Human Dignity Forum: How do you rate the current human rights situation in Egypt?
Gamal Eid: The human rights situation is much worse than in times of war. In particular, there is no freedom of expression. In the last year and a half, around 14 newspapers have been censored. Many people are on blacklists. They are banned from expressing their opinion in the media. Also, for the first time in modern Egyptian history, 63 journalists are behind bars in prison. We have a list of the names of the imprisoned journalists on our website.
In an interview, the Egyptian president Abdel Fattah Al-Sisi said that Egypt enjoys “unprecedented freedom of expression” and that no one was prosecuted for expressing their views. How does this match up with your assessment?
The president made that statement to the foreign community. But inside of Egypt, nobody believes it. This statement is actually used as a joke here. What we experience in our everyday life is not “unprecedented freedom of expression”. It is the exact opposite. The government controls what journalists write in newspapers or say on television. If one critical article manages to escape this surveillance from time to time, it gets attacked right away.
With your organization, the Arabic Network of Human Rights Information (ANHRI), you strive against this current situation.
We are doing what we can to defend freedom of expression. We serve as the point of defense for many human rights cases in Egypt. If somebody is detained because they expressed personal opinions or beliefs, we provide legal support. So far, we have represented several students and human rights defenders in court. We have a broad-based network of lawyers who work with us. We also document and publicize human rights violations. For example, we started an initiative called “Lawyers for Democracy”: in a monthly report, we are monitoring the democratic path in Egypt.
You won the “Roland Berger Human Dignity Award 2011” for your commitment to freedom of expression. How has ANHRI developed since then?
The Award did change a lot for us. We used a part of the endowment to create legal defense offices in the Arab region. Thanks to these offices, we are able to defend victims of the crackdown on freedom of expression in other parts of the Arab world. Furthermore, we used the endowment to build “Human Dignity Libraries” in poor areas and districts all over Cairo. People have started reading the books in our libraries in order to inform themselves. Many of them have asked to volunteer in our organization. We began to give workshops for journalists and for lawyers – our support base is getting bigger and bigger. We are one of the loudest critical voices in Egypt.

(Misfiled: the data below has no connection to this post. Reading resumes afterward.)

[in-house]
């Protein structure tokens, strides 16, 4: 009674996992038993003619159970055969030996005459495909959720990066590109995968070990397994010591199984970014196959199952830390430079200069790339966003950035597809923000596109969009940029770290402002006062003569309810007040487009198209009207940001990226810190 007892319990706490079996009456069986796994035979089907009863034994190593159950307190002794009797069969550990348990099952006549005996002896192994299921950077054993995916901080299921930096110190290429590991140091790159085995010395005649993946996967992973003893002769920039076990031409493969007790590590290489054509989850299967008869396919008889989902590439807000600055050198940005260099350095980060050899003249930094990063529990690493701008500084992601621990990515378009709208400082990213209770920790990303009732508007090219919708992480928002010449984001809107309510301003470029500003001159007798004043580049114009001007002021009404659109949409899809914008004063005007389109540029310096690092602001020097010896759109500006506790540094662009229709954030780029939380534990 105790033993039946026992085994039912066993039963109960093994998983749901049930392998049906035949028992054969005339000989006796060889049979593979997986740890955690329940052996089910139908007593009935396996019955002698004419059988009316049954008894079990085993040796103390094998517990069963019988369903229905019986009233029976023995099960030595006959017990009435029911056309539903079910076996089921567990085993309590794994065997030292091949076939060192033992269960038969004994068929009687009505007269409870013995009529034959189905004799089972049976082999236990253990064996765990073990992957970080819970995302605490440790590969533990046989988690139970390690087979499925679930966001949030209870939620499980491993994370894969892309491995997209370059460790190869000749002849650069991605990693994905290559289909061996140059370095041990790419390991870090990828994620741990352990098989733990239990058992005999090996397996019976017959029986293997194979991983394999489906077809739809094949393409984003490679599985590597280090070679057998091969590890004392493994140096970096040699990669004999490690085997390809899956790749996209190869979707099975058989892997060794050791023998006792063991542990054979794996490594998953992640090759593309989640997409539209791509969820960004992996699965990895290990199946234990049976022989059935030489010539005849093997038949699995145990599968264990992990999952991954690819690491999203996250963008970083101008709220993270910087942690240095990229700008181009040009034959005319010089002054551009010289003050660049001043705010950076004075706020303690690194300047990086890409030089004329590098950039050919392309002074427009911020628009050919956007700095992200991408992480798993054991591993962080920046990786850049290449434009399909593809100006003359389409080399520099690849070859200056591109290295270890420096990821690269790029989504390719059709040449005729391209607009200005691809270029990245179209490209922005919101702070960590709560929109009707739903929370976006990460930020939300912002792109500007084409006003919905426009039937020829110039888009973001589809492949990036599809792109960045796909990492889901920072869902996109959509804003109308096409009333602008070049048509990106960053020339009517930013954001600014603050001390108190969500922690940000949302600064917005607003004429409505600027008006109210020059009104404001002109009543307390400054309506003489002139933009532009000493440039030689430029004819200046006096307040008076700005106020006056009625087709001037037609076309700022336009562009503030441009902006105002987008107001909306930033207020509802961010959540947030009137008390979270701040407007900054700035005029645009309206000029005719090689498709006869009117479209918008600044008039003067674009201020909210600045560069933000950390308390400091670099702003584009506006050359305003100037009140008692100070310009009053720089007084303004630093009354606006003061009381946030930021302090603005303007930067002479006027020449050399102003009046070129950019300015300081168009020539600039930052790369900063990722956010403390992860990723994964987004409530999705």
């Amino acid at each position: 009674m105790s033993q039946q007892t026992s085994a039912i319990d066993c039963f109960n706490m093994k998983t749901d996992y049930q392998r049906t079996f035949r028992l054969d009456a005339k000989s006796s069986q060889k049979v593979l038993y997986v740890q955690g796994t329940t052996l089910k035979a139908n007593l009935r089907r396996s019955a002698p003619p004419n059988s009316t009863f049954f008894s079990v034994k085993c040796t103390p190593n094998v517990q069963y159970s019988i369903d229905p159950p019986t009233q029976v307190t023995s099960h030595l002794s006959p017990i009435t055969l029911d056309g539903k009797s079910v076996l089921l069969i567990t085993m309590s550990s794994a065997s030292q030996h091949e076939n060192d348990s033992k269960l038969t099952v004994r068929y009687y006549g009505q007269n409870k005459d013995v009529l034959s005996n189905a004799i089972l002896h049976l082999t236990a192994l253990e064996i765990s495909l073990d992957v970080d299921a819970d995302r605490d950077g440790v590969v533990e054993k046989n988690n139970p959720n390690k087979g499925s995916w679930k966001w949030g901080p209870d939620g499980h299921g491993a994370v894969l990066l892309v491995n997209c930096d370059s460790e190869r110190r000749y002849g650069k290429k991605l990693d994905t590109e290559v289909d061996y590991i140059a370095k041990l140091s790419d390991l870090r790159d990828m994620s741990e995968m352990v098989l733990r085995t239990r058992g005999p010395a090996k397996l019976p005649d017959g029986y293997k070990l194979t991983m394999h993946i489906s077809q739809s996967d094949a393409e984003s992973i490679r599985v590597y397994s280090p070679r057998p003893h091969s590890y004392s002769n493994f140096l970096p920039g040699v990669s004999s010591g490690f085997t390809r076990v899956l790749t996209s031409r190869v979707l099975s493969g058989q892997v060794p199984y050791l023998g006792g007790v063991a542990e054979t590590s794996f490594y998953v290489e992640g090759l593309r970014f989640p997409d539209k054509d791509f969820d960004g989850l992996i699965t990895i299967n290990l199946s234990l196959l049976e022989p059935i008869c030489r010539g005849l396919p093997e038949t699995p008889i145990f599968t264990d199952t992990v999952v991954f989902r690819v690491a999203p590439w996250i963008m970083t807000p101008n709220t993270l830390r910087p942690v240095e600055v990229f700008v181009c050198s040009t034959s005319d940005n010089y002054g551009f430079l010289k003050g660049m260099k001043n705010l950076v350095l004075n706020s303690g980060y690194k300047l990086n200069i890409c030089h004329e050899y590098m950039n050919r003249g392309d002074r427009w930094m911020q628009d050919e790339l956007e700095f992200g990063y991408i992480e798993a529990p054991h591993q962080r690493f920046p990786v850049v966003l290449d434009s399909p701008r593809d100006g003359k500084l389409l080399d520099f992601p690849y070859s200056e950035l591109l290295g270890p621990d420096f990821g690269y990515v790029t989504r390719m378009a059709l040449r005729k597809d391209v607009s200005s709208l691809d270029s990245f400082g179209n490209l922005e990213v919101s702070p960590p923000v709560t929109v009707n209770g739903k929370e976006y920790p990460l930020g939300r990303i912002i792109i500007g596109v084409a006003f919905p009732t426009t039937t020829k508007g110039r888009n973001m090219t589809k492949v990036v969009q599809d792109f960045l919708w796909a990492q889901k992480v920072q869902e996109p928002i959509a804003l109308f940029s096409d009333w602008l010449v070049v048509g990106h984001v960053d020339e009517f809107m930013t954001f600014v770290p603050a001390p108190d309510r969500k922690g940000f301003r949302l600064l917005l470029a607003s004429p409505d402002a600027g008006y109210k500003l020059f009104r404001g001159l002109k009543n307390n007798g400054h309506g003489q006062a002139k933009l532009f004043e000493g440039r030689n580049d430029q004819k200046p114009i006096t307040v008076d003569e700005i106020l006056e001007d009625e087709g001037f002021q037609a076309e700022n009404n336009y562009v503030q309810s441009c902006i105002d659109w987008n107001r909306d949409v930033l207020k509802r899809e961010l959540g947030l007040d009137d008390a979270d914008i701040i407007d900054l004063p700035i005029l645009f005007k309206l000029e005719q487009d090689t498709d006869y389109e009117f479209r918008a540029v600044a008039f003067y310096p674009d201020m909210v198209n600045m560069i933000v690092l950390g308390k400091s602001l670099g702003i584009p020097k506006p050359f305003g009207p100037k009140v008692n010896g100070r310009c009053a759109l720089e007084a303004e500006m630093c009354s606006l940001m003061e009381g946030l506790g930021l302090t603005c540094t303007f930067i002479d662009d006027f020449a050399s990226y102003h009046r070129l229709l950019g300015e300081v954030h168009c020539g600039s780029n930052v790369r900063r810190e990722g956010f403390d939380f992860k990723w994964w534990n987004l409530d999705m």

How did the Egyptian government react to your organization gaining more support?
Last year, the Egyptian government threatened to close our headquarters. Only with national and international support did our organization manage to survive. But we don’t believe that the threat is over. There are nine complaints filed against us – all fabricated in our opinion. The complaints are suspended at the moment – they have not been brought before the court, but they are also not closed. We anticipate that the threat may be postponed until the new Parliament convenes in early 2016. At that point, the activities against us will be more severe, more serious and more organized.
Even today, ANHRI is often harshly criticized on Egyptian television.
We are facing an organized defamation campaign. Not only is our work criticized on television, but our personal lives – family-related matters and issues – also come under attack. We are banned from expressing our opinion in the media as an organization, but the same applies to me as a private person. Of course, this has consequences. Six people have quit their jobs in our organization out of fear of reprisals.
Obviously, those fears are justified. In the past, you have been arrested and tortured several times. Did you ever think of quitting your job as a human rights activist and lawyer?
I am afraid of being tortured again, but that does not make me want to stop being an activist and human rights lawyer. It encourages me to be more active and to continue my work. Because I’d rather be arrested than accept the current regime in Egypt. I will never give up being a human rights defender. I feel a responsibility to continue my work until the situation improves. A very important part of our profession is to keep raising our voice and keep criticizing human rights violations – even in the face of our fears.
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